This Saturday will finally see the end to one of boxing’s longest sagas. David Haye versus Wladmir Klitschko has been a long time in the making and both fighters will be eager to prove that it can be worth the wait. A wait which at times has been rather irksome.
The pair of World Champions are both undoubtedly class acts in the ring but out of it they are different beasts. Haye is a cocky, smug, arrogant and above all a bit of a playground bully. Klitschko on the other hand is a smarmy teachers pet. Both have their magic moments with the media, but the anticipation surrounding this bout has allowed the two of them to become rather self-indulgent.
Blissfully we will finally see the two of them in the same ring for the first time ever this weekend. The stage-show will reach it’s conclusion and the fight itself has the potential to be an absolute classic. Each fighter has sheer and utter self-belief in themselves. Such confidence is often just bravado, but in this case each of them have plenty of reason to believe that they are capable of a career defining victory.
Since moving up to the Heavyweight division, Haye has been unstoppable. His first fight which won him his world title against Russia’s nature defying Nikolay Valuev was a demonstration of magnificent hit-and-run boxing. His defence was such that the then World Champion Valuev barely landed any of his earth-shattering punches. In the mean time Haye managed to sneak in with his impressive speed and land heavy blows of his own which rocked the giant.
Since then however, Haye has fought two fading forces. One was the resilient John Ruiz, who Haye destroyed bit by bit, bone by bone. The other was Audley ‘A-Force’ Harrison, who again Haye tore to pieces. But in truth these two fights were foregone conclusions. Haye’s attributes were more than enough to dispose of them with little fuss, and this begs the question as to why Haye even decided to take on such fights.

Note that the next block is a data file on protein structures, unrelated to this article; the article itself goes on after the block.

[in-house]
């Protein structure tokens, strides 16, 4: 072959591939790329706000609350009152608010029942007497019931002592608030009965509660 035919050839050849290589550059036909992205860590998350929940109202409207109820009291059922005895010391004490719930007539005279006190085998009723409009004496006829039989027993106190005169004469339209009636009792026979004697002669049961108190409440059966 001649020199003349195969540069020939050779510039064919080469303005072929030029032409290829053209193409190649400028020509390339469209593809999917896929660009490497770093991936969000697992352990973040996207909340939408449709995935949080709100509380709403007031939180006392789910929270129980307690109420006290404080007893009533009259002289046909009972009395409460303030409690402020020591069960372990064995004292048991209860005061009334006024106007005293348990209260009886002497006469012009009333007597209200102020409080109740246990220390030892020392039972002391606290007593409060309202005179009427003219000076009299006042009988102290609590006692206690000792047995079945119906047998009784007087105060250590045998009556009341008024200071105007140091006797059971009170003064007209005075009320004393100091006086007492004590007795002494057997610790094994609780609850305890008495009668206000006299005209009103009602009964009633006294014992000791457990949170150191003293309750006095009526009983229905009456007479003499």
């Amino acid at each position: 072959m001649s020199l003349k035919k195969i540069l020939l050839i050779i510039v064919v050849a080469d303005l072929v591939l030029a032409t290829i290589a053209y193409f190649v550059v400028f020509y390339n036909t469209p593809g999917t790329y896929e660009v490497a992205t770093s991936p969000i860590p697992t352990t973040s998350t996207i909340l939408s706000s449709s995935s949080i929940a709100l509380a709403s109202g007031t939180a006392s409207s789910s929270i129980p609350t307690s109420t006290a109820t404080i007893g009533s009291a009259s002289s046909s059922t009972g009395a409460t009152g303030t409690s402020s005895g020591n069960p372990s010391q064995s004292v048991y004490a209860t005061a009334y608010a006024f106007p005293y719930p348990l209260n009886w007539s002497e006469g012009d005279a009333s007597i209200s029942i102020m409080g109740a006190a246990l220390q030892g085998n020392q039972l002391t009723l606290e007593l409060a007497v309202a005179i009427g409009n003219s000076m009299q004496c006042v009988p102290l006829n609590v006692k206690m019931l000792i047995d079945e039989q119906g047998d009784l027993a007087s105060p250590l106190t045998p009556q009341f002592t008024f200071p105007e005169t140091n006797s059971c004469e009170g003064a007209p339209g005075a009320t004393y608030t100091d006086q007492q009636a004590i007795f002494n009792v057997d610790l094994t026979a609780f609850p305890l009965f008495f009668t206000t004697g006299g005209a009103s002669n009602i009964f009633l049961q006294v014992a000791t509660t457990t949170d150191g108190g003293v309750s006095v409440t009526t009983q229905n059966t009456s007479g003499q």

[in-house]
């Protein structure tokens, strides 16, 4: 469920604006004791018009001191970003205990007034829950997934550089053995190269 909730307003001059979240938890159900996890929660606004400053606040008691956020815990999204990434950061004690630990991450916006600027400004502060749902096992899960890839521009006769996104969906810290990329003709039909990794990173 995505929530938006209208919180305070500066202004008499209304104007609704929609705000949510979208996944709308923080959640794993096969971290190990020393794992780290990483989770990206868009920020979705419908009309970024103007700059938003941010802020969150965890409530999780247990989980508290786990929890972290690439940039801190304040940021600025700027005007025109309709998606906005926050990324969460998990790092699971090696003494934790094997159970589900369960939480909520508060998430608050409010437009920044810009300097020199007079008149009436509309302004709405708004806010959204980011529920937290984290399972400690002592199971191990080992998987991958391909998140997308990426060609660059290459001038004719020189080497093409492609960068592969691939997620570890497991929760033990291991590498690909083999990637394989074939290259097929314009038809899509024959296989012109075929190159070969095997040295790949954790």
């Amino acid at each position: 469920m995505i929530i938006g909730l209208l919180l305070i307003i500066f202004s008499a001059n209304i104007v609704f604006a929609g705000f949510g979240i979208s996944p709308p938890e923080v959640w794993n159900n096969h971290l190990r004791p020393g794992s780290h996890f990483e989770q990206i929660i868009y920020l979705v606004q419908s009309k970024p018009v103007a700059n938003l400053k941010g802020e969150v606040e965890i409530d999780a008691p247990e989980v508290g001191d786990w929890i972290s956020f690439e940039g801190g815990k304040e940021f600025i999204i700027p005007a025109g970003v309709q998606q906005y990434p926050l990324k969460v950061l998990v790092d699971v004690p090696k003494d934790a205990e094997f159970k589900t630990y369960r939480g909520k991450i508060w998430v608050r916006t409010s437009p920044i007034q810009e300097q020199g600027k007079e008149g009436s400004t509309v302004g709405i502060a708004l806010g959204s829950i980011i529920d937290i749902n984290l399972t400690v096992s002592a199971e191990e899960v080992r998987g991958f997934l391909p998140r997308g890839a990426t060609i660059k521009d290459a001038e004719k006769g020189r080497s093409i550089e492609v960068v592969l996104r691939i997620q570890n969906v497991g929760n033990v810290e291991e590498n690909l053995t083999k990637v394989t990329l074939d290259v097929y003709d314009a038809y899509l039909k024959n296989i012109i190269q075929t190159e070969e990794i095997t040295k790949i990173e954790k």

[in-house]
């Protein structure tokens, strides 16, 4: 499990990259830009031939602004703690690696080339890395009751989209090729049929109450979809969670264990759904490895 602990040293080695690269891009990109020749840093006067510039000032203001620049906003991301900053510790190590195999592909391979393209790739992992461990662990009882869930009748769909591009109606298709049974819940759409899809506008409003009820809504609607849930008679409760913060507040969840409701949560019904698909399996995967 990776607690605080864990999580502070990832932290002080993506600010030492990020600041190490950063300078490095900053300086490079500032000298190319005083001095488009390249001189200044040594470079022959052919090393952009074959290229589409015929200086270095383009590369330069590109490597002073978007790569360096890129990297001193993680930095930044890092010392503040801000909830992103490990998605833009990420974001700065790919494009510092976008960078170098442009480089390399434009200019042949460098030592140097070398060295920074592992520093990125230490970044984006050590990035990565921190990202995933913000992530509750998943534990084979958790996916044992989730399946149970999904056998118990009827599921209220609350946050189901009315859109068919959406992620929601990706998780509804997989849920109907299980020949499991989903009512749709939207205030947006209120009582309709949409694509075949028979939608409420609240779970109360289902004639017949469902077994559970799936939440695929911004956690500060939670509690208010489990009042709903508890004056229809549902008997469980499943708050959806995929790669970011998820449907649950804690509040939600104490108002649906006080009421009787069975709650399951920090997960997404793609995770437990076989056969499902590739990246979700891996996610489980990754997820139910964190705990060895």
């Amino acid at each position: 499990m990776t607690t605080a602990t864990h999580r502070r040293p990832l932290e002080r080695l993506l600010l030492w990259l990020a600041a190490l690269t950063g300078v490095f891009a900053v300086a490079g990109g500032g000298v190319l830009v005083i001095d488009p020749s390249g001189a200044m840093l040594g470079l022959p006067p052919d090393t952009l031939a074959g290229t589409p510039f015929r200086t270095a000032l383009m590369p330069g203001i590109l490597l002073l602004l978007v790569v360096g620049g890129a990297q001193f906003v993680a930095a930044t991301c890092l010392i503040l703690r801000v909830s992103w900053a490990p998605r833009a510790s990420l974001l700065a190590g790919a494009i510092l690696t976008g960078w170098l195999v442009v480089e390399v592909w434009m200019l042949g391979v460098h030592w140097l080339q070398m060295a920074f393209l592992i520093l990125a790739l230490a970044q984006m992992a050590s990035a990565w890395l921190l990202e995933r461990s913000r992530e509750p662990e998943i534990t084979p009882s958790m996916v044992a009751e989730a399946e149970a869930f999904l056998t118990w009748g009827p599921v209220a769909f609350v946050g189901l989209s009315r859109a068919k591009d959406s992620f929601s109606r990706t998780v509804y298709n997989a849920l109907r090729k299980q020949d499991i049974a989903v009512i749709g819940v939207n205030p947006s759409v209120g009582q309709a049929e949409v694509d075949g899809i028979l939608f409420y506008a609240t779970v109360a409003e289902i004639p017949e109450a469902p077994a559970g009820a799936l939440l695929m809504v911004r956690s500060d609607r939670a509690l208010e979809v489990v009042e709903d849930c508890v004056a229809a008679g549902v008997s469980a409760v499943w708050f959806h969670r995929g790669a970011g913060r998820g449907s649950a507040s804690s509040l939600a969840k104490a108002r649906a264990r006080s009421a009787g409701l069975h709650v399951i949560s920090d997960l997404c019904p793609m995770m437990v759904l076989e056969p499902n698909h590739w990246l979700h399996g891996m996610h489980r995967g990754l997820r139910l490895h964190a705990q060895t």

For a man seemingly so keen to fight as many high profile heavyweights before an early retirement later this year these fights seemed like odd selections. He has publicly demonstrated his desire to leave a legacy when he retires and such a feat will only be achieved by taking on the likes of Wladmir. We can see then why this fight is so crucial to Haye and his ambitions.
On the face of it this fight appears to be there for the taking. Haye is supremely talented and has strength way beyond the usual limitations of people with his stature but is it enough to defeat a highly reputable World Champion like Klitschko? He has already beaten a Heavyweight World Champion in the form of Valuev but Klitschko is a huge step up. Not only is he a huge man with immense ring presence and strength, but he has good footwork and knows when to throw his punches. Haye’s defence and evasion were super slick against Valuev but it will have to improve two-fold again if he hopes to prevent Wladmir from landing. At Heavyweight level David Haye’s chin has not yet been put to the test and it seems unlikely that Klitschko will fail to land significant blows. Haye must be prepared to endure such moments of shock and trauma if he is to come out of the ring with three belt to his name on Saturday evening.
Couple Klitschko’s far greater boxing talent and pedigree in comparison with Haye’s previous Heavyweight conquests, with the Partisan venue and it becomes hard to foresee a full-distance win for David. It seems that if he is to secure his greatest ever victory that it will take an aggressive approach and a win by way of knock-out. This is certainly not beyond the realms of possibility given that Klitschko has indeed been defeated in such a manner before, but it is certain that Haye will have to produce his very finest in order to chalk up another major scalp.